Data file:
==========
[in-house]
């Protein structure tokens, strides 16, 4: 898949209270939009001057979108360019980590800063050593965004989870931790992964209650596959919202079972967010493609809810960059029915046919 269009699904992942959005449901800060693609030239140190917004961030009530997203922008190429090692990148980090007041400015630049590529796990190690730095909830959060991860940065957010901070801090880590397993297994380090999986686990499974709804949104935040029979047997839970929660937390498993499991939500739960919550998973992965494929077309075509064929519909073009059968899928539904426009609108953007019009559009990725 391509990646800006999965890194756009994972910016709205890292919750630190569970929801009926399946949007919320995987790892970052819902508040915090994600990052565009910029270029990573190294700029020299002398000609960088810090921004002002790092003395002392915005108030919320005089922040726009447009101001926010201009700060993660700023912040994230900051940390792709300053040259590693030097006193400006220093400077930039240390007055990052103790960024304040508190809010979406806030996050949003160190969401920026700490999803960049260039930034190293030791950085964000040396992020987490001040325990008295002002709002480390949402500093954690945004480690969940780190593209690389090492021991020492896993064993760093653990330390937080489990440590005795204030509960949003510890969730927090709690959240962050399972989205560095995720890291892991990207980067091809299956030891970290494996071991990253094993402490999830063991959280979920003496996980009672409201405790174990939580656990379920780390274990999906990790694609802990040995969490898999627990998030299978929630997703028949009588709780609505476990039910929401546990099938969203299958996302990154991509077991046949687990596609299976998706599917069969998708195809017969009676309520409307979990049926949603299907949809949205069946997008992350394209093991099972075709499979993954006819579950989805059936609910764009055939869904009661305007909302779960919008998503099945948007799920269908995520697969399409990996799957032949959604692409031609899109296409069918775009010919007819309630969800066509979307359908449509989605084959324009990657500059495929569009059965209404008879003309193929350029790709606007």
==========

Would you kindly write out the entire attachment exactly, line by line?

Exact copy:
[in-house]
């Protein structure tokens, strides 16, 4: 898949209270939009001057979108360019980590800063050593965004989870931790992964209650596959919202079972967010493609809810960059029915046919 269009699904992942959005449901800060693609030239140190917004961030009530997203922008190429090692990148980090007041400015630049590529796990190690730095909830959060991860940065957010901070801090880590397993297994380090999986686990499974709804949104935040029979047997839970929660937390498993499991939500739960919550998973992965494929077309075509064929519909073009059968899928539904426009609108953007019009559009990725 391509990646800006999965890194756009994972910016709205890292919750630190569970929801009926399946949007919320995987790892970052819902508040915090994600990052565009910029270029990573190294700029020299002398000609960088810090921004002002790092003395002392915005108030919320005089922040726009447009101001926010201009700060993660700023912040994230900051940390792709300053040259590693030097006193400006220093400077930039240390007055990052103790960024304040508190809010979406806030996050949003160190969401920026700490999803960049260039930034190293030791950085964000040396992020987490001040325990008295002002709002480390949402500093954690945004480690969940780190593209690389090492021991020492896993064993760093653990330390937080489990440590005795204030509960949003510890969730927090709690959240962050399972989205560095995720890291892991990207980067091809299956030891970290494996071991990253094993402490999830063991959280979920003496996980009672409201405790174990939580656990379920780390274990999906990790694609802990040995969490898999627990998030299978929630997703028949009588709780609505476990039910929401546990099938969203299958996302990154991509077991046949687990596609299976998706599917069969998708195809017969009676309520409307979990049926949603299907949809949205069946997008992350394209093991099972075709499979993954006819579950989805059936609910764009055939869904009661305007909302779960919008998503099945948007799920269908995520697969399409990996799957032949959604692409031609899109296409069918775009010919007819309630969800066509979307359908449509989605084959324009990657500059495929569009059965209404008879003309193929350029790709606007």